Sanford Health providers like Kelsey Duchsherer spend each and every work day caring for their patients. But every once in a while, the tables turn.
For Duchsherer, who works as a nurse practitioner at Sanford Health’s Occupational Medicine Clinic in Minot, North Dakota, that day came last March when her youngest son, Ayce, got sick.
A baby’s emergency illness
“I remember it like it was yesterday, unfortunately,” Duchsherer said. “He was seven months old at the time, and he had been sick. You know, just upper respiratory. Then all of a sudden, within 24 hours, he started to have a very productive cough to the point where he was almost coughing up chunks of mucus, which in an infant is atypical.”
Ayce would develop a fever. He couldn’t keep any food or medicine down without vomiting. Then his breathing became labored.
“I just knew this was very atypical. He’s only seven months old. This isn’t something he can fight on his own, so in the car we went,” said Duchsherer.
They stopped at a local hospital in Minot, but without a pediatric intensive care unit (PICU), and with Ayce not responding to treatment, they called Sanford AirMed to transfer Ayce to the Sanford Medical Center in Fargo.
“The pediatrician looked at us and said, you’re hitching a ride out of here,” said Duchsherer.
Even that wouldn’t be so easy though. A snowstorm had come in, grounding flights across the region. Duchsherer couldn’t believe it.
“I knew that was our ticket to save him. I knew that if we had to stay there, he just wasn’t going to make it. I knew that as mom. I knew that as a health care provider. His skin was starting to turn a bluish hue,” said Duchsherer. “There was nothing I could do other than comfort him. I told my son at one point that if he needed to go, he could, because the breaths were so few and far between.”
Then the weather let up just enough for flights to be cleared. The AirMed plane flew in from Dickinson, and finally, Ayce and Kelsey Duchsherer were headed to Fargo.
Nursing Ayce back to health
Sanford’s PICU team started working on Ayce as soon as he arrived at the medical center. What was initially thought to be a collapsed lung instead turned out to be a rare complication.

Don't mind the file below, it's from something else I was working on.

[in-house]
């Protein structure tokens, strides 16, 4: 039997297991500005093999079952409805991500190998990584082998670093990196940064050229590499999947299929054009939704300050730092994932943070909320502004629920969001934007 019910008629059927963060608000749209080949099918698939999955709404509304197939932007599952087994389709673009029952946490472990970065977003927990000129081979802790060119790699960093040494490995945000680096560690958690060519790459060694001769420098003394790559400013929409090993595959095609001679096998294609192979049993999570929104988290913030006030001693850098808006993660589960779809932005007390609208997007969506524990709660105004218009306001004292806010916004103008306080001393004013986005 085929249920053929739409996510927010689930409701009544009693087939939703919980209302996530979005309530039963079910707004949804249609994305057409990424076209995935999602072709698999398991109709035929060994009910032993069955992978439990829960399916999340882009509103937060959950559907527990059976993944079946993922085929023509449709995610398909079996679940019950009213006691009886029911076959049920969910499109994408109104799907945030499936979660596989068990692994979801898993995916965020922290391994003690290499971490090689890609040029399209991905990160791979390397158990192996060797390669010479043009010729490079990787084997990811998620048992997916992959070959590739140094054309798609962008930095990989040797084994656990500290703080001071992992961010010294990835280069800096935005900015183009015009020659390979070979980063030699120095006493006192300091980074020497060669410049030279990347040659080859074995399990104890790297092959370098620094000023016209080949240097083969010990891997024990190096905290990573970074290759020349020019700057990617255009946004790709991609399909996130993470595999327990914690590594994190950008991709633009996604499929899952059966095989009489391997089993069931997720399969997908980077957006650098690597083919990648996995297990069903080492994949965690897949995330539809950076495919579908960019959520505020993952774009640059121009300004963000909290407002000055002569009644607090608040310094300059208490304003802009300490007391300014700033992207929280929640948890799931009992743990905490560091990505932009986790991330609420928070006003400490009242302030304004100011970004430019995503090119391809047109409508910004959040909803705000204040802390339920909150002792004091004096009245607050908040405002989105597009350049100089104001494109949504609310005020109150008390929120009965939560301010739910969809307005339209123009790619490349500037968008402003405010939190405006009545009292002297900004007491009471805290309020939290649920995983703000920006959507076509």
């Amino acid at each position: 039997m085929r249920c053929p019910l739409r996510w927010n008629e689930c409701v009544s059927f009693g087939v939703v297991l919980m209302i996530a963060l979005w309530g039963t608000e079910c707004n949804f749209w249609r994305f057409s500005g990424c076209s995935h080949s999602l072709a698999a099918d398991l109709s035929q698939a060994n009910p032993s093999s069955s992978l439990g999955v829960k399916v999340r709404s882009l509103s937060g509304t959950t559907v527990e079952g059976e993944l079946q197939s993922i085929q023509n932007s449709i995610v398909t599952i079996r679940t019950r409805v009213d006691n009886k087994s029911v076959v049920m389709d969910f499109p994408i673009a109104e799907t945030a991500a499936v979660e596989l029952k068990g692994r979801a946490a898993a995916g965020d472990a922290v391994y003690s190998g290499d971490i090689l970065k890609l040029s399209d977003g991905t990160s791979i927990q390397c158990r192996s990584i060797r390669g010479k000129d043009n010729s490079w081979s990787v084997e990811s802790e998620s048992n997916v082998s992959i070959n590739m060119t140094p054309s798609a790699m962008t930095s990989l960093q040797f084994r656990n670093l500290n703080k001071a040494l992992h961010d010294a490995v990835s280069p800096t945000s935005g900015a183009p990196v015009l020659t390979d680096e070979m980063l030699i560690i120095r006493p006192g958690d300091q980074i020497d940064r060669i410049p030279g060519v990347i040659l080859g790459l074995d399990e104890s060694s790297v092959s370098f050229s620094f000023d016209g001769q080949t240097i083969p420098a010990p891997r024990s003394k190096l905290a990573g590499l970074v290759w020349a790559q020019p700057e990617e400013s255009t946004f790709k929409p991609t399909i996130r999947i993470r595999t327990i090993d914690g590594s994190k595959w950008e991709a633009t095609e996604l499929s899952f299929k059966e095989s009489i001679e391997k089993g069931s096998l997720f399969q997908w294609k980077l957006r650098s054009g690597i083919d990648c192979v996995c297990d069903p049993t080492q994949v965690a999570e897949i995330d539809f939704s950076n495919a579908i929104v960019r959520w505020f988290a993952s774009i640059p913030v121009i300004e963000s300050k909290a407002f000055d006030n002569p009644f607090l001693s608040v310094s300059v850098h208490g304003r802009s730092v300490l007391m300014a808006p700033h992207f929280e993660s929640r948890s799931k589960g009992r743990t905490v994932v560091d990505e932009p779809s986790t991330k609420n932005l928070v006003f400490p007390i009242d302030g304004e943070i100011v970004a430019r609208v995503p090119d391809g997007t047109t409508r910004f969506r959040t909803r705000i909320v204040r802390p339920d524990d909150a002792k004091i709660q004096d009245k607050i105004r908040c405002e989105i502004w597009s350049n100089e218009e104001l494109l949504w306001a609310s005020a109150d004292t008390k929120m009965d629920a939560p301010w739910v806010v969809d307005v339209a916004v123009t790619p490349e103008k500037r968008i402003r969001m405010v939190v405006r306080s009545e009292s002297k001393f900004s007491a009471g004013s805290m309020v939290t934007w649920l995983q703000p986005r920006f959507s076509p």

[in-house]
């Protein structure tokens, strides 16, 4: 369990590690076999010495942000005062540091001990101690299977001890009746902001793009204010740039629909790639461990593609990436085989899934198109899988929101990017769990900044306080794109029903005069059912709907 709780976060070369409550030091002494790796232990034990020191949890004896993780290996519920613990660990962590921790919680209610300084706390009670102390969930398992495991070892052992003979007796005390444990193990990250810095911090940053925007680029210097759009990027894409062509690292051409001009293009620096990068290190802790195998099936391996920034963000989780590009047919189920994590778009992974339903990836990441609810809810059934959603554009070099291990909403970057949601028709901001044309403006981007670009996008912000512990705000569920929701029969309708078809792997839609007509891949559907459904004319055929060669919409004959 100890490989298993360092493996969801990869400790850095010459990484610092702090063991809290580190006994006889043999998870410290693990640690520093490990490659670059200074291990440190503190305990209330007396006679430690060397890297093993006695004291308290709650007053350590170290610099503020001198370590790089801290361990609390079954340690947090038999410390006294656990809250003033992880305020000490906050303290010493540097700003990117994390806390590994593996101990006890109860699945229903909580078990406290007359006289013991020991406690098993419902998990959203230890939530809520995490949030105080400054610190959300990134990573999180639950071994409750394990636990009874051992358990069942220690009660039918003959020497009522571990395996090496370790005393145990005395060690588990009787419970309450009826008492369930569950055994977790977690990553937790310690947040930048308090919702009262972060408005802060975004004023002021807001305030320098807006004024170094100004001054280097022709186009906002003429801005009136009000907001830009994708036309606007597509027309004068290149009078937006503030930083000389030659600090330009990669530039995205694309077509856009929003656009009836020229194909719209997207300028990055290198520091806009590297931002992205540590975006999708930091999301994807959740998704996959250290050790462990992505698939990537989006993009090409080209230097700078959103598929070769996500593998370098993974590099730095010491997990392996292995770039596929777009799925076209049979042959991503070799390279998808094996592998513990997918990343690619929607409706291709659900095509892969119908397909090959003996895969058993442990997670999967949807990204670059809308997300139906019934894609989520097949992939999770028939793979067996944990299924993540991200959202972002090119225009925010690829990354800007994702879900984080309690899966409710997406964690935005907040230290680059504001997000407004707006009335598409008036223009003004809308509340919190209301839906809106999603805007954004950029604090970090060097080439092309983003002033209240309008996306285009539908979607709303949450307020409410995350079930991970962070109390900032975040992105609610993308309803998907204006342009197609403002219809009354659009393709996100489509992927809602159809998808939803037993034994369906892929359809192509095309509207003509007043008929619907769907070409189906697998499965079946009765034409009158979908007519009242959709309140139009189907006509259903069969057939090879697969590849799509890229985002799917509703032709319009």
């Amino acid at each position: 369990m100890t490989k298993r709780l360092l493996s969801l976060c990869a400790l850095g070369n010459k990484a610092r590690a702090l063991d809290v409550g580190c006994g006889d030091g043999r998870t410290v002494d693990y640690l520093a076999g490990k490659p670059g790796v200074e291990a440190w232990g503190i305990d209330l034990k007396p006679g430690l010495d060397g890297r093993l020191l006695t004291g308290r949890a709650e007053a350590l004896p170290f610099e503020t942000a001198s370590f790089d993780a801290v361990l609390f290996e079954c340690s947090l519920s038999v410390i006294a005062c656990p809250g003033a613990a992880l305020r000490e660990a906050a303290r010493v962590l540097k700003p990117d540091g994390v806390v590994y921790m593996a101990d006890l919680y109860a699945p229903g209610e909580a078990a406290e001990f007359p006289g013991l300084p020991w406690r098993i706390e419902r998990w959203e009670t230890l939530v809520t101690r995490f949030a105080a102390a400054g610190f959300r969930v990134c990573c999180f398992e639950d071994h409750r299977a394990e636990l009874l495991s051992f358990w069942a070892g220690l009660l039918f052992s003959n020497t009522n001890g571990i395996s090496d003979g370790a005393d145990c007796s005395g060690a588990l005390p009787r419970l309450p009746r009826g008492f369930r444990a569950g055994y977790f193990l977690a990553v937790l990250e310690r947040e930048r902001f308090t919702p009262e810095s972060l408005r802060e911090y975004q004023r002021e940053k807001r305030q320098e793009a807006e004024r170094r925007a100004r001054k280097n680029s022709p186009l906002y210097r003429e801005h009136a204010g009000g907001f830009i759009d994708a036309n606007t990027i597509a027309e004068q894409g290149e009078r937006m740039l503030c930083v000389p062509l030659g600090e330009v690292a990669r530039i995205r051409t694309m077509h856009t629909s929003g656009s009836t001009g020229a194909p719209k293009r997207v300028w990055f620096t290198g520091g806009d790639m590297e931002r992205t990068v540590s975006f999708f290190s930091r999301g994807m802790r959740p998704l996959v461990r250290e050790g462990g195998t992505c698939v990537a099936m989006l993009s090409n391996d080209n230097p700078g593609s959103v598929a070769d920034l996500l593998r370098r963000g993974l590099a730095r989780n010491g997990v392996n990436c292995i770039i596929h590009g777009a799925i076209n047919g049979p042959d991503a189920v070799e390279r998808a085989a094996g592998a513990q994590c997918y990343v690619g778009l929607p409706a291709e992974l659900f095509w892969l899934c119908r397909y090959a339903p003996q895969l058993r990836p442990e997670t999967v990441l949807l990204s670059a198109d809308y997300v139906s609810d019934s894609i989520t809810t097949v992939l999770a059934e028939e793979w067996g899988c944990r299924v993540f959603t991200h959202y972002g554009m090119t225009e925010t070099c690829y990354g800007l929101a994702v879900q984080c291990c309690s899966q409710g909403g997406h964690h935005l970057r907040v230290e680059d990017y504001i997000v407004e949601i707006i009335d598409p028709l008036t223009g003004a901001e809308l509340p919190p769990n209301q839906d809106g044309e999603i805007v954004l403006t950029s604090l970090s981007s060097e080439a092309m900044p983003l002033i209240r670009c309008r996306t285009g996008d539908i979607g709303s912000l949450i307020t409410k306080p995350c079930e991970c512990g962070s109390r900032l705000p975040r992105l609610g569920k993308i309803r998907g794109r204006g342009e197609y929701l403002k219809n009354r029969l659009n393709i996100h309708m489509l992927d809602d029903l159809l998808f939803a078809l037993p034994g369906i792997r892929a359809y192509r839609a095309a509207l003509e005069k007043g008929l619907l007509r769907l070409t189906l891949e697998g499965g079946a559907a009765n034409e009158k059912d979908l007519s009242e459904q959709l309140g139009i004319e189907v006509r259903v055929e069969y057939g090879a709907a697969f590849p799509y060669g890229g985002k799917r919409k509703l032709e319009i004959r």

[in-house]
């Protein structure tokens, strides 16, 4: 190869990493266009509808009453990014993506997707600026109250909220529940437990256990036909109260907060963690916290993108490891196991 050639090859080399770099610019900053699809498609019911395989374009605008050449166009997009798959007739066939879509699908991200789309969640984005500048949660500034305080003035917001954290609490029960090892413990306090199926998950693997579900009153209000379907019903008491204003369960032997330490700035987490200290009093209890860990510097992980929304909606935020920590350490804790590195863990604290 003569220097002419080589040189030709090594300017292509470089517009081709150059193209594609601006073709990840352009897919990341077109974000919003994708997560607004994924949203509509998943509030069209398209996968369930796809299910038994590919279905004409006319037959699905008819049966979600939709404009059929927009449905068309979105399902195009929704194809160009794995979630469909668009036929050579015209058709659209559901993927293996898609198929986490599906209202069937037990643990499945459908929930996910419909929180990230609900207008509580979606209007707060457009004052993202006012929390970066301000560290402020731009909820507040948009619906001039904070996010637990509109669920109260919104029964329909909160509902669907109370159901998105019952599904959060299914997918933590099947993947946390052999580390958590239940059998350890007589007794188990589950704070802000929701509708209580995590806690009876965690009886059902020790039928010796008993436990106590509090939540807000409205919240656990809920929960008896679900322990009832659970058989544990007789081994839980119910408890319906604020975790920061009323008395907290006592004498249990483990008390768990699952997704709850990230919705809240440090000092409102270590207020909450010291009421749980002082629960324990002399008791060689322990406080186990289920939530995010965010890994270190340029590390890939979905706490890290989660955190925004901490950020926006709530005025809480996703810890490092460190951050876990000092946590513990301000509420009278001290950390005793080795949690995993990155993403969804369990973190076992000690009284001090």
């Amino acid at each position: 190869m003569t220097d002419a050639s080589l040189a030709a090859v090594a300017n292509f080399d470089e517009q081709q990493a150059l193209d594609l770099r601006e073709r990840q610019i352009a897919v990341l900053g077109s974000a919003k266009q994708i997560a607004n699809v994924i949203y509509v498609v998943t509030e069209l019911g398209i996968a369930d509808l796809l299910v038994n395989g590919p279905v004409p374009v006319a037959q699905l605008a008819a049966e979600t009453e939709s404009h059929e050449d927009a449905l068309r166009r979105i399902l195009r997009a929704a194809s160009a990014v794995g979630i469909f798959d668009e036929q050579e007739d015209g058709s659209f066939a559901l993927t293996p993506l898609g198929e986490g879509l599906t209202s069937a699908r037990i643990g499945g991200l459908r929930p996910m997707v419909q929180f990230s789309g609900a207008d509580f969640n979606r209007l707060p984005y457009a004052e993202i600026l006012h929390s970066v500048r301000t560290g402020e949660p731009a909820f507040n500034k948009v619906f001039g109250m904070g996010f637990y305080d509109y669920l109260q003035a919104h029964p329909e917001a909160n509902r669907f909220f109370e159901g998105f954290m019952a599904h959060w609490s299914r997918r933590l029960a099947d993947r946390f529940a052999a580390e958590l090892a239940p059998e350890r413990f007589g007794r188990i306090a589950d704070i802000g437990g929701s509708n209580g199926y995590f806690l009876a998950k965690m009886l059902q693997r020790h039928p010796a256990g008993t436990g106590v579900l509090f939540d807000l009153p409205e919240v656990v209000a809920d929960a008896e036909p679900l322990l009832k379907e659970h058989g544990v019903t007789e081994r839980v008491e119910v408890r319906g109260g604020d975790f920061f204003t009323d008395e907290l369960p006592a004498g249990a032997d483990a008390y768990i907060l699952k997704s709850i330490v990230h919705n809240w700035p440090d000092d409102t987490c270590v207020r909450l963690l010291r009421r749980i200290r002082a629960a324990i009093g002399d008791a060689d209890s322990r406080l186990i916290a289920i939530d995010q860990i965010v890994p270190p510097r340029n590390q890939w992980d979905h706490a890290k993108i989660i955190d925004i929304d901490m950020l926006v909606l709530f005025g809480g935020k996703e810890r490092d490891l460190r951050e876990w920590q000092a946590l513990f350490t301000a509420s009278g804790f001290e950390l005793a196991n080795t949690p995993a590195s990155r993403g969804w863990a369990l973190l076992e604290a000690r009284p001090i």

“He had what we think is a kind of common virus, human metapneumovirus, that causes common cough symptoms,” said Ashley Carver, M.D., a pediatric critical care specialist at Sanford Fargo, and Ayce’s primary physician during his hospital stay. “Then on top of that, he developed a secondary pneumonia, which is known to happen. And then he even had another rare complication, which is having some extra fluid — or an effusion — develop secondary to his pneumonia.”
The team drained Ayce’s left lung, pulling out more than 400 milliliters of fluid, a large amount for a seven-month old. Finally, after a harrowing journey, he was on the road to recovery.
“Time is of the essence,” said Dr. Carver. “He was on so much oxygen. I think if he would’ve had to take an ambulance ride from out west, they might have run out of oxygen truthfully. So to be able to get him here faster was really important.”
For Kelsey Duchsherer, the trip to Fargo allowed her to stop being a nurse practitioner for a few very important days.
“I am not one to immediately inform people that I work in health care,” she said. “I found almost comfort in that, that I didn’t have to be (a provider) in that situation. I was there to just be Mom. That gave me some peace of mind that I didn’t need to be both because I was so confident in the care that we were receiving.”
It also gave her confidence in her employer, which doubled as her son’s health care provider.
“To see that in action from a patient perspective, already knowing it from a health care perspective was so reassuring. It just reaffirmed that I’m in the right place for care and for my professional career,” Duchsherer said.
Ayce Duchsherer spent 11 days in the hospital. He has since celebrated his first birthday, and he is now healthy, having been given the all clear from his doctors.
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